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Pseudoachondroplasia

What Is Pseudoachondroplasia?

Pseudoachondroplasia (sue-doe-ay-kon-druh-PLAY-zhuh) is a skeletal dysplasia. Skeletal dysplasias are conditions that affect the growth of cartilage and bone. 

Children growing up with pseudoachondroplasia can live long and productive lives. Treatment can help with related problems, and new research offers hope for even better treatments. 

What Are the Signs & Symptoms of Pseudoachondroplasia?

Children with pseudoachondroplasia have:

  • dwarfism (height less than 4 feet, 10 inches [145 cm] as an adult)
  • arms and legs that are short compared with the body
  • short fingers
  • waddling gait
  • unusually flexible joints (except for the elbows) 
  • a curved spine
  • bow legs (knees curve out) or knock-knees (knees curve in)
  • arthritis and joint pain

Pseudoachondroplasia does not affect thinking and learning abilities. Note: Pseudoachondroplasia is similar to achondroplasia but has a different genetic cause and leads to slightly different signs and symptoms.

What Problems Can Happen?

Pseudoachondroplasia can cause mild problems in some kids and more serious ones in others. Health problems vary with age, but can include:

  • instability of the neck bones, which can lead to spinal cord problems if not found and corrected
  • a curved spine that may need bracing or surgery
  • sleep apnea (breathing problems during sleep)
  • obesity

Kids who have pseudoachondroplasia should get regular health checkups. This helps doctors find and treat any medical problems right away.

What Causes Pseudoachondroplasia?

Pseudoachondroplasia happens because of a mutation (change) in a gene called COMP. This change causes a problem with how bone and cartilage grow. The bones end up shorter than they typically would be.

A child can inherit pseudoachondroplasia if either parent has it. But most children born with it have a new (or spontaneous) genetic mutation that happened before birth, and neither parent has the condition.

A genetic counselor can help families understand how pseudoachondroplasia can run in families.

How Is Pseudoachondroplasia Diagnosed?

Kids with pseudoachondroplasia usually are noticeably shorter than other kids at around age 2. Then, doctors will do an exam and order tests to find the cause. Tests usually include X-rays and, sometimes, genetic testing.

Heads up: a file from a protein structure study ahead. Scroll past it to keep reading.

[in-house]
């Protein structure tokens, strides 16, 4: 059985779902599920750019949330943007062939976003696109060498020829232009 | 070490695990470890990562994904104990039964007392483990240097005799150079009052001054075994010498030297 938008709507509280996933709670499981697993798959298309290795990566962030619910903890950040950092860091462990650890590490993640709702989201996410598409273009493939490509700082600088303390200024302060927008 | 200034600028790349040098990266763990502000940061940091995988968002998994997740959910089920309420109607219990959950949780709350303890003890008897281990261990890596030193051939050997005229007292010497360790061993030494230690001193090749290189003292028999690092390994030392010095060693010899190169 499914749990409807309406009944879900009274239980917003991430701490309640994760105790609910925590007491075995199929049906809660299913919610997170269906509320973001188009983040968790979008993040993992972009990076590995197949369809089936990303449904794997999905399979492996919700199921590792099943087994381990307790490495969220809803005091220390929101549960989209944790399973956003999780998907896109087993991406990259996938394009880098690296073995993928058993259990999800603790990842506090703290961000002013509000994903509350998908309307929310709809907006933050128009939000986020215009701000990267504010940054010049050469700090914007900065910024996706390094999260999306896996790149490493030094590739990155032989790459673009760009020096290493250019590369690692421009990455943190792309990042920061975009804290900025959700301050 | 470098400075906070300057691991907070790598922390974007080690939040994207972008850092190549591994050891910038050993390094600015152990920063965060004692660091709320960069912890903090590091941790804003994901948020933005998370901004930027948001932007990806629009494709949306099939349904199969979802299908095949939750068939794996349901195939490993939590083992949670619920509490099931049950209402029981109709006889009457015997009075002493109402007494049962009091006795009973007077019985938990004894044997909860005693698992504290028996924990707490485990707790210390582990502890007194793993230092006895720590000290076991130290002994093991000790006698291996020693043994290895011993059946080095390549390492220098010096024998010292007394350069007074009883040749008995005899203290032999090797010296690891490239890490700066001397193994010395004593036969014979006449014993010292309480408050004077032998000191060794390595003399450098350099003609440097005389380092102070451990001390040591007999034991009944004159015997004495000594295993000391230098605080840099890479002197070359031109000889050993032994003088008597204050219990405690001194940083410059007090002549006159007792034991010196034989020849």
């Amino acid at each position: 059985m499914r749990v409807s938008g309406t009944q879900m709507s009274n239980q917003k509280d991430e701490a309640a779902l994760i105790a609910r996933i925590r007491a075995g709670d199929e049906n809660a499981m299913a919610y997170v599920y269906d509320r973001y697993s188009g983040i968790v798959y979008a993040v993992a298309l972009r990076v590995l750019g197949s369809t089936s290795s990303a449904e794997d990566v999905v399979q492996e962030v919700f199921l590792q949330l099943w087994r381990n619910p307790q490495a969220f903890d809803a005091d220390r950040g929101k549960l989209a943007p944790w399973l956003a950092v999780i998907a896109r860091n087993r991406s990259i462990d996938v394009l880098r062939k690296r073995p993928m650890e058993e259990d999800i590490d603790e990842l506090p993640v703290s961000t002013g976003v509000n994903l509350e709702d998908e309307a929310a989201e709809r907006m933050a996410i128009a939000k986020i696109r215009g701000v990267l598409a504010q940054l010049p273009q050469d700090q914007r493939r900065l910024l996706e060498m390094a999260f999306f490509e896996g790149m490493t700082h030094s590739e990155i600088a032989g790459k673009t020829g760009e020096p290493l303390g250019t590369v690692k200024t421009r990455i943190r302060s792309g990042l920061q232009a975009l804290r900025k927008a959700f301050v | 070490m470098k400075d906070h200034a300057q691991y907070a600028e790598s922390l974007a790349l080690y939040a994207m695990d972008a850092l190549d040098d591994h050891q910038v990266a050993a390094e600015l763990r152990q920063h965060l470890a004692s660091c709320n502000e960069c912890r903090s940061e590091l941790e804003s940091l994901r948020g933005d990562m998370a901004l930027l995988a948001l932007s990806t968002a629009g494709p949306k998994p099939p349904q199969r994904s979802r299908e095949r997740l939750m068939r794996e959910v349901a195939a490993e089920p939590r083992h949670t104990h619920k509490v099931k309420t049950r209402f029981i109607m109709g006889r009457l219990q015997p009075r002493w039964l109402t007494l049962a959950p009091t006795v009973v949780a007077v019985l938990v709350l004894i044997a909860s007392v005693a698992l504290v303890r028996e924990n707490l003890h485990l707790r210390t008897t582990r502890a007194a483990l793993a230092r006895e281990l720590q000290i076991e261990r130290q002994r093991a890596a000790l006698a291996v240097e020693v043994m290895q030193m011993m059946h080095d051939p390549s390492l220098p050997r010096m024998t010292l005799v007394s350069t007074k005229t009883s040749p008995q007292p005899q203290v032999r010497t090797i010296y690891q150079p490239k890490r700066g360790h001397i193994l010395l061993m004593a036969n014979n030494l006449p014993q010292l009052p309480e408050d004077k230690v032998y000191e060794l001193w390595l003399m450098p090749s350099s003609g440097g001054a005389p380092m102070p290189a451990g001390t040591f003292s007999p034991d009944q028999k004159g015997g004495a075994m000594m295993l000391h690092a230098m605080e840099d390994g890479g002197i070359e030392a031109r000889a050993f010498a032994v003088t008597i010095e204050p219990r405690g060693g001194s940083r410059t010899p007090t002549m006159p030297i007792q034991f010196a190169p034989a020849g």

How Is Pseudoachondroplasia Treated?

A team of specialists cares for people with pseudoachondroplasia. They usually include:

  • an orthopedic surgeon: to treat curves in the spine and/or legs
  • a neurosurgeon: to treat spinal cord issues due to a curve in the spine or unstable neck bones
  • a genetics doctor: to help families understand the diagnosis and recommend future health care
  • a pediatrician: for routine care
  • a physical therapist: for help with muscle strength and joint motion
  • an occupational therapist: for help with writing, eating, and other everyday activities

Treatments for pseudoachondroplasia might include:

  • avoiding repetitive pounding activities that can wear down joints and increase joint pain
  • taking hot baths (with swirling water, if possible) after a long day of activity to help with joint pain
  • taking ibuprofen or naproxen as needed for joint pain
  • weight management
  • sleep apnea treatment
  • surgery to straighten the legs
  • surgery for curvature of the spine or unstable neck bones
  • joint replacement in adulthood

When Should I Call the Doctor?

Call the doctor right away if your child has:

  • a loss of motor skills (for example, was crawling but has stopped)
  • pain, tingling, numbness, or weakness in the arms or legs
  • trouble peeing or pooping (after being toilet trained)

How Can Parents Help?

To help your child:

  • Treat your child according to their age, not their size, and encourage others to do the same.
  • Talk about pseudoachondroplasia as a difference rather than a problem. Your attitude can help your child develop good self-esteem.
  • Find ways to adapt. For example, get a light switch extender and a stepstool so your child can turn the lights on and off. Encourage school staff to make similar changes to help your child, such as lower chairs and/or feet support. The physical education teacher should let your child decide which activities are comfortable.
  • Teach your child that being teased or bullied is not OK. If they're teased or bullied at school, work with your child, teachers, and administrators to end it.
  • Answer questions from others as simply as possible. If someone asks why your child is short, for example, say, “Stephen is shorter because his bones grow differently.” Then, mention something special about your child. For example, “Nothing holds Stephen back. He’s the biggest sports fan I know.” This shows your child that many things make them special.
  • Get plenty of physical activity together as a family. If needed, choose or adapt the activity so your child can join in.

What Else Should I Know?

Your child can live a full and happy life. Regular medical care will help your child stay well and let doctors treat any health problems right away. Talk to anyone on the care team or a hospital social worker about resources that can help you and your child.

Support groups can be helpful for kids and their families. Ask the care team for recommendations. You also can find support and more information online at:

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Note: All information is for educational purposes only. For specific medical advice, diagnoses, and treatment, consult your doctor.

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